The recent article on a black and white house on Mount Pleasant, reputedly haunted by a pontianak ghost – a blood-drinking female spirit that lives in a tree and whose coming is preceded by the smell of frangipanis – triggered a flurry of comments from users discussing Singapore’s most haunted sites.
Yahoo user Naren7777 reminisced about growing up on Mount Pleasant in the 60s, where a “guttural shrill (could be heard) like clockwork every morning” and how “our dog would never leave the house after dark.”
Another user, Kidd, talked about the bloodstained history of the MICA building. “My grandpa used to worked in the old Hill Street Police Station before the occupation. He said there was a flight of stairs in the basement that led to a large storeroom. When the Japanese took over, they converted it into a torture chamber. My grandpa still remembers the day his friend was accused of being a British spy by the kempeitai (the Japanese secret police) and was hauled to their HQ, from where he never came out alive.” Yahoo user, Ong, agreed that the now-colourful building has a sinister reputation, saying “I got the creeps when I worked overnight in MICA building… (it) is indeed haunted.”
(The many victims who died at what was then the headquarters of the Kempeitai have given the MICA Building a sinister history. Image courtesy of Singapore Tourism Board.)
Over at Singapore Paranormal Investigators, the talk is of the Old Ford Motor Factory in Bukit Timah. The site of the Allied surrender to the Japanese, there are a number of urban legends about it. An interviewee on www.spi.com.sg, Ms. Yvonne, recounts “I like jogging at night, especially with my earphone on. One night, when I was jogging past the Ford Factory, my preset channel suddenly switched to some sort of Japanese folksongs, sung by amateurs. The sound was very spooky; you know the kind of sound quality with fizzy background noise – like playing an 60’s old record on a gramophone. I was damn scared that I threw away my radio and I swore that I would never jog near there again.”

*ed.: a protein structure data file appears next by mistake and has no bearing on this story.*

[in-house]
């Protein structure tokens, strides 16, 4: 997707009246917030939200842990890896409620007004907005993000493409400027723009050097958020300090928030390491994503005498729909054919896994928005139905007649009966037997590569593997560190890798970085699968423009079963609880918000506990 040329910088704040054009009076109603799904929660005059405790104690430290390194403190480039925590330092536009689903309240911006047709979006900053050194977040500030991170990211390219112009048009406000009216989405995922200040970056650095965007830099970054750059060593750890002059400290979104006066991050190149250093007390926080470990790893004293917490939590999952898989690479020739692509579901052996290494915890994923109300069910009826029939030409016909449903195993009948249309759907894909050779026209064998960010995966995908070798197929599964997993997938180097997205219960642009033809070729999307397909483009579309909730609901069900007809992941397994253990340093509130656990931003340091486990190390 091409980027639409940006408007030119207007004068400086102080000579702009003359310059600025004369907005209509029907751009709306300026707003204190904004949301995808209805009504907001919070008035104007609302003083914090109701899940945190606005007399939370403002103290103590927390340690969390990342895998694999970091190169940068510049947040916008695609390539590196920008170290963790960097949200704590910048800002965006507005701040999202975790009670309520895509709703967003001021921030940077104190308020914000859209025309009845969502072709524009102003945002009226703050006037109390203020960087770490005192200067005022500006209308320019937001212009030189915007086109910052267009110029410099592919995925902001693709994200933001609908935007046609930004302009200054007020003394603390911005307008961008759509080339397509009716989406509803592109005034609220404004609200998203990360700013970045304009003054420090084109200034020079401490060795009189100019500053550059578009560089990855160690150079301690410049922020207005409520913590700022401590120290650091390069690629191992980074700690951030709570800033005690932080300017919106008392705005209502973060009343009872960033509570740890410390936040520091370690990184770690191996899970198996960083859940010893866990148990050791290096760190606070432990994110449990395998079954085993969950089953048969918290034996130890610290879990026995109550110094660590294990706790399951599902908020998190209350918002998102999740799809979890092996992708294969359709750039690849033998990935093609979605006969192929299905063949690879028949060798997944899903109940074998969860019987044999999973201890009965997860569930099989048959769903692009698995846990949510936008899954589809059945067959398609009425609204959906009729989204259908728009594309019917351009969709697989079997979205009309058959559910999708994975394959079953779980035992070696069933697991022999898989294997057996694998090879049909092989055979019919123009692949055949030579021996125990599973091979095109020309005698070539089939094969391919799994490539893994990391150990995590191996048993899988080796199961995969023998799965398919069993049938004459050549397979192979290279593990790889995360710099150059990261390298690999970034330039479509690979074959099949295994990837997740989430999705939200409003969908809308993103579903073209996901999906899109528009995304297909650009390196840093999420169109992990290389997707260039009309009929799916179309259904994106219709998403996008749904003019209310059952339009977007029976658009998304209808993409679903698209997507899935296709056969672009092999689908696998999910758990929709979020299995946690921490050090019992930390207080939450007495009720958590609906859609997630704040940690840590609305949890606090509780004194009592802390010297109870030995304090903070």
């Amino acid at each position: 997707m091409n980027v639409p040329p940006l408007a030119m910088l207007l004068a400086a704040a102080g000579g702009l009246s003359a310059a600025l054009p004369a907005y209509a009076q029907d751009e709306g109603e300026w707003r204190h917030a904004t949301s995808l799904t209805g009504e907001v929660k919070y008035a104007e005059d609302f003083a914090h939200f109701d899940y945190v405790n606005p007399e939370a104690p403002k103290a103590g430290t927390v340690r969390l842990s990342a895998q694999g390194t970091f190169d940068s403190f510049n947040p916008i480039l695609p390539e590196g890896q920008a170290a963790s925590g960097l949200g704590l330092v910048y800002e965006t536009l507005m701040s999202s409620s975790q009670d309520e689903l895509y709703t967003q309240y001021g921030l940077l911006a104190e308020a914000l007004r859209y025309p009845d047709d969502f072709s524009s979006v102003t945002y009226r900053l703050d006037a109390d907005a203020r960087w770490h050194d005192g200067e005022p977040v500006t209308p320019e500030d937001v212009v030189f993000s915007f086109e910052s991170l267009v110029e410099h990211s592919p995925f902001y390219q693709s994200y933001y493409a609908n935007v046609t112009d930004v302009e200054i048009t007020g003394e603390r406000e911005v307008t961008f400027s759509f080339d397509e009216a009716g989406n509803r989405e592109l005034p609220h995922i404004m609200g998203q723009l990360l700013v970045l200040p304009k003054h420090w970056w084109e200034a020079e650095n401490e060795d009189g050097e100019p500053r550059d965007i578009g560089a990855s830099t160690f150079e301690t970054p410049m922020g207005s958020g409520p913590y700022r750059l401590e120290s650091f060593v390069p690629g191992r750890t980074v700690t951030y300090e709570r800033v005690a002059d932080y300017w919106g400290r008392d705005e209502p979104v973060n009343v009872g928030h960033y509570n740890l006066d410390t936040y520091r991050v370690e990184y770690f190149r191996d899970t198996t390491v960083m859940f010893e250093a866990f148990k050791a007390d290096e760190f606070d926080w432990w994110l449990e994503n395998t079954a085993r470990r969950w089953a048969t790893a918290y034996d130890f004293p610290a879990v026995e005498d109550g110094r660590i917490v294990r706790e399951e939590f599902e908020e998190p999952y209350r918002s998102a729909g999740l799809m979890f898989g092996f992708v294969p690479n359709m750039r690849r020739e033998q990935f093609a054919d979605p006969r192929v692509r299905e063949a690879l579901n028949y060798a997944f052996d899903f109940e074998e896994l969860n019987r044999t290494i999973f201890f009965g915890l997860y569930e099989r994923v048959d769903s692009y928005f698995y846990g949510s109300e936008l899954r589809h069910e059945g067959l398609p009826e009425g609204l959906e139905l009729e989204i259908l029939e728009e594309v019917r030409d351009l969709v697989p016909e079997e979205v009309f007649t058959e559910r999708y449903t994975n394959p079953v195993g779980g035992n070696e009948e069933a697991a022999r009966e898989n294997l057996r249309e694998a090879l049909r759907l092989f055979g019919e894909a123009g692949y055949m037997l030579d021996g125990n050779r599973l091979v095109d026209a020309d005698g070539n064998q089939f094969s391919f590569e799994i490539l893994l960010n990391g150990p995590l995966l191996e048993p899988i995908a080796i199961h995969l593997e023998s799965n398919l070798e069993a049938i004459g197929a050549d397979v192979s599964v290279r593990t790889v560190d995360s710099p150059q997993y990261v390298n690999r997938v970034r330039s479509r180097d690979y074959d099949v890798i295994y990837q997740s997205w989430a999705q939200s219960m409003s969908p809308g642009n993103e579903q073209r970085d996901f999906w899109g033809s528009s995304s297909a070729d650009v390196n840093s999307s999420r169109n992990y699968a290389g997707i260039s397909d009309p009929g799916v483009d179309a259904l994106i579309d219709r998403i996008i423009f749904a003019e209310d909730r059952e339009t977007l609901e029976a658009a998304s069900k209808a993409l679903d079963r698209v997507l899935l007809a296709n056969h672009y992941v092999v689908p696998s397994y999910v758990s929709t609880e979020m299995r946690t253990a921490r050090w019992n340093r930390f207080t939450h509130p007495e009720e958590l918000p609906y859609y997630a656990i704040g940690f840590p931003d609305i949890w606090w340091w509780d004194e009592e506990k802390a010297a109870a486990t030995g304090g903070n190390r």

(The scene of the British surrender to the Japanese, there are a number of ghostly stories around the Old Ford Factory.)
Singapore has no shortage of places that are surrounded by ghost stories, but we have picked out two of the most infamous.
(The ghosts are hungry, but where do they eat? Image courtesy of Singapore Tourism Board.)
Elsewhere in Singapore, rumours persist about Bishan MRT station. Built on the former Chinese cemerey of Bi Shan Teng, the station is purported to be haunted and there are unsubstantiated stories of headless figures, footsteps heard on the roof of the train or along the corridors, and passengers that cast no reflection or shadow. The sinister reputation was enhanced by at least two deaths on the tracks approaching the station.
A place with an equally sinister reputation is the Old Changi Hospital. This deserted concrete structure was allegedly the scene of a massacre of wounded British soldiers by Japanese troops, and stories persist of the ghosts of crippled soldiers eternally dragging themselves along empty corridors… . For those who wish to experience the hospital virtually, go here.
Singapore is rich with stories of ghosts and spirits, and there are countless more houses, homes and buildings known for their eerie presence and unexplained happenings, which place do you think qualifies as ‘Singapore’s Most Haunted’?